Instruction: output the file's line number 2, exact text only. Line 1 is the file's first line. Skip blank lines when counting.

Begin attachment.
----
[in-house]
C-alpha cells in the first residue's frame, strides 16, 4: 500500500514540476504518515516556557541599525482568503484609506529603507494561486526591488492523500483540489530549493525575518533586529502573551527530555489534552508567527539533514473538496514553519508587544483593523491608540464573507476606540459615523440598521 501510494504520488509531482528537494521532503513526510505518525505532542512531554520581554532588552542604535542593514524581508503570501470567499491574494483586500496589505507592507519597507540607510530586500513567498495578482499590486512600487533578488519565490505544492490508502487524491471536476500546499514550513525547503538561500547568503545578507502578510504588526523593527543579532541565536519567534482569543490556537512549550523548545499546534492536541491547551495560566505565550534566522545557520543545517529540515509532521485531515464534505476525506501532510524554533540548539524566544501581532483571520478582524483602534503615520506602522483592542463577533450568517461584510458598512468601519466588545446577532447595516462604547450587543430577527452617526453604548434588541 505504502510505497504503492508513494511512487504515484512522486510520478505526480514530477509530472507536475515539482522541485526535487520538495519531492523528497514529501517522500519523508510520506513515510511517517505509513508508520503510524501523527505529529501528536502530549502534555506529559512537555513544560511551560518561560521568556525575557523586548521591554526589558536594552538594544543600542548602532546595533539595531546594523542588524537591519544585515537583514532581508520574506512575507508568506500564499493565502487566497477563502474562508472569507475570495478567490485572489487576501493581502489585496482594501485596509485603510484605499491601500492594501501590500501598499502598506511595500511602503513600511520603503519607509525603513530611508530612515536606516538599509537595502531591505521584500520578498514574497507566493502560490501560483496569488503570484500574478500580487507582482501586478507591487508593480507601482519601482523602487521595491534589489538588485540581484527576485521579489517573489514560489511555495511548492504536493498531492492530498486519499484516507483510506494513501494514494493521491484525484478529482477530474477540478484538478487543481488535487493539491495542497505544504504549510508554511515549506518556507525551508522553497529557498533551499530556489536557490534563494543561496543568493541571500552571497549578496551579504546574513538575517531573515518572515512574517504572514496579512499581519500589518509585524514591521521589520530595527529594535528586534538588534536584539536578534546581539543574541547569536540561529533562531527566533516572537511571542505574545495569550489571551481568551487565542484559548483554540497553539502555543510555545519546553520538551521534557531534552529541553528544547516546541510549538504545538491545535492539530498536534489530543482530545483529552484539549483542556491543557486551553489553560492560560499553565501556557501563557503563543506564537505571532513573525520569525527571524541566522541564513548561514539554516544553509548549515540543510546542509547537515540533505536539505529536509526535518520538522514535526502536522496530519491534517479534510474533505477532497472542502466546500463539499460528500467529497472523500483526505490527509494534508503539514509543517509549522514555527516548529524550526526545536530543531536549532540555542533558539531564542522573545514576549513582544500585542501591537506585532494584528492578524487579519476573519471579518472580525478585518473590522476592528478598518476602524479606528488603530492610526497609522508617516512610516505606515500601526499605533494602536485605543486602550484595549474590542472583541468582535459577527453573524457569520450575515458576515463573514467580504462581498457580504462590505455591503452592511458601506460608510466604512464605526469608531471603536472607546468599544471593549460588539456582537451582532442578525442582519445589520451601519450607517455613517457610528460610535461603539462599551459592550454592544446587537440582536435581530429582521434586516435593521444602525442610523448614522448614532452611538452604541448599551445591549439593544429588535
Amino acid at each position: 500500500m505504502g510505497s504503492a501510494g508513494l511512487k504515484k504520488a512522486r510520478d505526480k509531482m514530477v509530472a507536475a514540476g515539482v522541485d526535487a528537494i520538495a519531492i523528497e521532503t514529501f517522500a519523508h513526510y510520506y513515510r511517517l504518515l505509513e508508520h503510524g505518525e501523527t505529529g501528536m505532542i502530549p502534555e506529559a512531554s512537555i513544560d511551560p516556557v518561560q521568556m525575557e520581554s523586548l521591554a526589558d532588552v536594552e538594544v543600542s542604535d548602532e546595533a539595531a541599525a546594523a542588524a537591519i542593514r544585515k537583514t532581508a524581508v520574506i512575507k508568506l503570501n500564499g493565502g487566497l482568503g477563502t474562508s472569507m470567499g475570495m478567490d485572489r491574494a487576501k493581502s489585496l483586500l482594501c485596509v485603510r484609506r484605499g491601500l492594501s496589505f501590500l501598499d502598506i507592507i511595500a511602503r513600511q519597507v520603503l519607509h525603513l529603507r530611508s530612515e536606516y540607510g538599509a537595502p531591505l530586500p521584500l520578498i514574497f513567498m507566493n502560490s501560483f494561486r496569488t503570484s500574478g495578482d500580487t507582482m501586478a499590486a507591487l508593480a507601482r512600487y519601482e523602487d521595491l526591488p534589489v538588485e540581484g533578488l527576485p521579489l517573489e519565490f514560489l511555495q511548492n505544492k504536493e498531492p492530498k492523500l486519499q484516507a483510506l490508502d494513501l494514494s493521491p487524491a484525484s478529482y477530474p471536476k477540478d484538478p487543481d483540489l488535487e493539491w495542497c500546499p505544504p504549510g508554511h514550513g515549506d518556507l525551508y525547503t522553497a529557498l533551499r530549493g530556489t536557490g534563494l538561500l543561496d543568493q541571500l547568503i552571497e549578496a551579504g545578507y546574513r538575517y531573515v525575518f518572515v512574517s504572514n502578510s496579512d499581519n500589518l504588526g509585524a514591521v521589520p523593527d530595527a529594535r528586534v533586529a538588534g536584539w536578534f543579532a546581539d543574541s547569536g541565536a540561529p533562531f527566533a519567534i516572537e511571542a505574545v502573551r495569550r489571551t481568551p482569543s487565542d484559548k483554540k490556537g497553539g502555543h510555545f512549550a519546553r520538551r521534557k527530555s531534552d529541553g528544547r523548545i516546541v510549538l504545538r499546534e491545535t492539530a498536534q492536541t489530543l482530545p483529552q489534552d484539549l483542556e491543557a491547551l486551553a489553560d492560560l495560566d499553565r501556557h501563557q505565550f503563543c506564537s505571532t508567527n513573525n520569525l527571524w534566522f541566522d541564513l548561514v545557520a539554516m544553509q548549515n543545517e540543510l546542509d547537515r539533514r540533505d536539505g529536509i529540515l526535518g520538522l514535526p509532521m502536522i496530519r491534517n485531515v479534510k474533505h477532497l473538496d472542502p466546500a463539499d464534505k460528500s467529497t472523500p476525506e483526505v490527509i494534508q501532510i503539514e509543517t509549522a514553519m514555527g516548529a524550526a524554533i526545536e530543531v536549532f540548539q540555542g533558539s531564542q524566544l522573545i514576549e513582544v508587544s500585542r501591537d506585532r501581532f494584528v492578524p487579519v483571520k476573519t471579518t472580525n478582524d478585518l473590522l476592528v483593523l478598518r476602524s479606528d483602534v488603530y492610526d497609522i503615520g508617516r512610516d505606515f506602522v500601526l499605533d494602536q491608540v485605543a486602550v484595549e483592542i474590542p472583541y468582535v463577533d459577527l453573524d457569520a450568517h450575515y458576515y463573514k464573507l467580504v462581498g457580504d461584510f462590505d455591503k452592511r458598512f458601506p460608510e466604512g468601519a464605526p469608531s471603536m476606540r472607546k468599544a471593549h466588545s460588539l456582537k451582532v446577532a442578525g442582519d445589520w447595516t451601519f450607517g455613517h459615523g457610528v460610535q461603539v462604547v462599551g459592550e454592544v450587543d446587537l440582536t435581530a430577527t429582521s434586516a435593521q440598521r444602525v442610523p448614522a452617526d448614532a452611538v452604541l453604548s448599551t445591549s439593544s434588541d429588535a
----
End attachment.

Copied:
C-alpha cells in the first residue's frame, strides 16, 4: 500500500514540476504518515516556557541599525482568503484609506529603507494561486526591488492523500483540489530549493525575518533586529502573551527530555489534552508567527539533514473538496514553519508587544483593523491608540464573507476606540459615523440598521 501510494504520488509531482528537494521532503513526510505518525505532542512531554520581554532588552542604535542593514524581508503570501470567499491574494483586500496589505507592507519597507540607510530586500513567498495578482499590486512600487533578488519565490505544492490508502487524491471536476500546499514550513525547503538561500547568503545578507502578510504588526523593527543579532541565536519567534482569543490556537512549550523548545499546534492536541491547551495560566505565550534566522545557520543545517529540515509532521485531515464534505476525506501532510524554533540548539524566544501581532483571520478582524483602534503615520506602522483592542463577533450568517461584510458598512468601519466588545446577532447595516462604547450587543430577527452617526453604548434588541 505504502510505497504503492508513494511512487504515484512522486510520478505526480514530477509530472507536475515539482522541485526535487520538495519531492523528497514529501517522500519523508510520506513515510511517517505509513508508520503510524501523527505529529501528536502530549502534555506529559512537555513544560511551560518561560521568556525575557523586548521591554526589558536594552538594544543600542548602532546595533539595531546594523542588524537591519544585515537583514532581508520574506512575507508568506500564499493565502487566497477563502474562508472569507475570495478567490485572489487576501493581502489585496482594501485596509485603510484605499491601500492594501501590500501598499502598506511595500511602503513600511520603503519607509525603513530611508530612515536606516538599509537595502531591505521584500520578498514574497507566493502560490501560483496569488503570484500574478500580487507582482501586478507591487508593480507601482519601482523602487521595491534589489538588485540581484527576485521579489517573489514560489511555495511548492504536493498531492492530498486519499484516507483510506494513501494514494493521491484525484478529482477530474477540478484538478487543481488535487493539491495542497505544504504549510508554511515549506518556507525551508522553497529557498533551499530556489536557490534563494543561496543568493541571500552571497549578496551579504546574513538575517531573515518572515512574517504572514496579512499581519500589518509585524514591521521589520530595527529594535528586534538588534536584539536578534546581539543574541547569536540561529533562531527566533516572537511571542505574545495569550489571551481568551487565542484559548483554540497553539502555543510555545519546553520538551521534557531534552529541553528544547516546541510549538504545538491545535492539530498536534489530543482530545483529552484539549483542556491543557486551553489553560492560560499553565501556557501563557503563543506564537505571532513573525520569525527571524541566522541564513548561514539554516544553509548549515540543510546542509547537515540533505536539505529536509526535518520538522514535526502536522496530519491534517479534510474533505477532497472542502466546500463539499460528500467529497472523500483526505490527509494534508503539514509543517509549522514555527516548529524550526526545536530543531536549532540555542533558539531564542522573545514576549513582544500585542501591537506585532494584528492578524487579519476573519471579518472580525478585518473590522476592528478598518476602524479606528488603530492610526497609522508617516512610516505606515500601526499605533494602536485605543486602550484595549474590542472583541468582535459577527453573524457569520450575515458576515463573514467580504462581498457580504462590505455591503452592511458601506460608510466604512464605526469608531471603536472607546468599544471593549460588539456582537451582532442578525442582519445589520451601519450607517455613517457610528460610535461603539462599551459592550454592544446587537440582536435581530429582521434586516435593521444602525442610523448614522448614532452611538452604541448599551445591549439593544429588535